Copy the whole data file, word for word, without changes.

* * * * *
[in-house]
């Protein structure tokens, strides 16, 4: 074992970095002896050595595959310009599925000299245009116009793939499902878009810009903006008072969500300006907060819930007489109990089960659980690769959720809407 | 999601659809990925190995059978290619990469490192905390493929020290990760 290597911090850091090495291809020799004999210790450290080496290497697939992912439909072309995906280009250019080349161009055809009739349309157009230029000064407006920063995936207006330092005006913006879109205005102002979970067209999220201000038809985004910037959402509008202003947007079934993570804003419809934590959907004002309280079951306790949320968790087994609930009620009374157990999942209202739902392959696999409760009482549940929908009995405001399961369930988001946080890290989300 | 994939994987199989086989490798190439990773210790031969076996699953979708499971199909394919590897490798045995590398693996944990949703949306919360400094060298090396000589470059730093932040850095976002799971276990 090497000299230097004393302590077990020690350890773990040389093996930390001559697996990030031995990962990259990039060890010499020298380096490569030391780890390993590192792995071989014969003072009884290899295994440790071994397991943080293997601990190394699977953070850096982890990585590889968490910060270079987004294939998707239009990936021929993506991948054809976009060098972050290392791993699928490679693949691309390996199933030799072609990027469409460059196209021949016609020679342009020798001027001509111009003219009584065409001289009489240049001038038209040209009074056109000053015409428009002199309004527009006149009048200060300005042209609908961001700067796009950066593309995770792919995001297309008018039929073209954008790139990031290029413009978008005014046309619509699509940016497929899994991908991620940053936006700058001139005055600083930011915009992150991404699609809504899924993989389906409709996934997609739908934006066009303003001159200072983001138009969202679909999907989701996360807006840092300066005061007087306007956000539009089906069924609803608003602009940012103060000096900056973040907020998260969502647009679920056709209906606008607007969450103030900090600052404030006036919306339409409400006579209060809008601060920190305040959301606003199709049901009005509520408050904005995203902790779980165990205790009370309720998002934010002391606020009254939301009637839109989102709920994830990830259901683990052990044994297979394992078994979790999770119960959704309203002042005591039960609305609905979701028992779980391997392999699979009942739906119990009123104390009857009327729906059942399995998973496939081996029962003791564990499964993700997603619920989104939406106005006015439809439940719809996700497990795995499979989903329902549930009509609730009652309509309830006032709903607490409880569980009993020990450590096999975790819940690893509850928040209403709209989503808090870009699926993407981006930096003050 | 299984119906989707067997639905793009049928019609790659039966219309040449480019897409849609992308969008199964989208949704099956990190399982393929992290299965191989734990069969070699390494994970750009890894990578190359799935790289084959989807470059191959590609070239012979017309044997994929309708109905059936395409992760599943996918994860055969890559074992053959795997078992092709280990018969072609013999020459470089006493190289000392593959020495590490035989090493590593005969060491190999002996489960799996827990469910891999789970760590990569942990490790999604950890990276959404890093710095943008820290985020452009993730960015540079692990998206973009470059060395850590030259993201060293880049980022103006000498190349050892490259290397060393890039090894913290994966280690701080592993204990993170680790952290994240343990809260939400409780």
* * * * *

[in-house]
């Protein structure tokens, strides 16, 4: 074992970095002896050595595959310009599925000299245009116009793939499902878009810009903006008072969500300006907060819930007489109990089960659980690769959720809407 | 999601659809990925190995059978290619990469490192905390493929020290990760 290597911090850091090495291809020799004999210790450290080496290497697939992912439909072309995906280009250019080349161009055809009739349309157009230029000064407006920063995936207006330092005006913006879109205005102002979970067209999220201000038809985004910037959402509008202003947007079934993570804003419809934590959907004002309280079951306790949320968790087994609930009620009374157990999942209202739902392959696999409760009482549940929908009995405001399961369930988001946080890290989300 | 994939994987199989086989490798190439990773210790031969076996699953979708499971199909394919590897490798045995590398693996944990949703949306919360400094060298090396000589470059730093932040850095976002799971276990 090497000299230097004393302590077990020690350890773990040389093996930390001559697996990030031995990962990259990039060890010499020298380096490569030391780890390993590192792995071989014969003072009884290899295994440790071994397991943080293997601990190394699977953070850096982890990585590889968490910060270079987004294939998707239009990936021929993506991948054809976009060098972050290392791993699928490679693949691309390996199933030799072609990027469409460059196209021949016609020679342009020798001027001509111009003219009584065409001289009489240049001038038209040209009074056109000053015409428009002199309004527009006149009048200060300005042209609908961001700067796009950066593309995770792919995001297309008018039929073209954008790139990031290029413009978008005014046309619509699509940016497929899994991908991620940053936006700058001139005055600083930011915009992150991404699609809504899924993989389906409709996934997609739908934006066009303003001159200072983001138009969202679909999907989701996360807006840092300066005061007087306007956000539009089906069924609803608003602009940012103060000096900056973040907020998260969502647009679920056709209906606008607007969450103030900090600052404030006036919306339409409400006579209060809008601060920190305040959301606003199709049901009005509520408050904005995203902790779980165990205790009370309720998002934010002391606020009254939301009637839109989102709920994830990830259901683990052990044994297979394992078994979790999770119960959704309203002042005591039960609305609905979701028992779980391997392999699979009942739906119990009123104390009857009327729906059942399995998973496939081996029962003791564990499964993700997603619920989104939406106005006015439809439940719809996700497990795995499979989903329902549930009509609730009652309509309830006032709903607490409880569980009993020990450590096999975790819940690893509850928040209403709209989503808090870009699926993407981006930096003050 | 299984119906989707067997639905793009049928019609790659039966219309040449480019897409849609992308969008199964989208949704099956990190399982393929992290299965191989734990069969070699390494994970750009890894990578190359799935790289084959989807470059191959590609070239012979017309044997994929309708109905059936395409992760599943996918994860055969890559074992053959795997078992092709280990018969072609013999020459470089006493190289000392593959020495590490035989090493590593005969060491190999002996489960799996827990469910891999789970760590990569942990490790999604950890990276959404890093710095943008820290985020452009993730960015540079692990998206973009470059060395850590030259993201060293880049980022103006000498190349050892490259290397060393890039090894913290994966280690701080592993204990993170680790952290994240343990809260939400409780």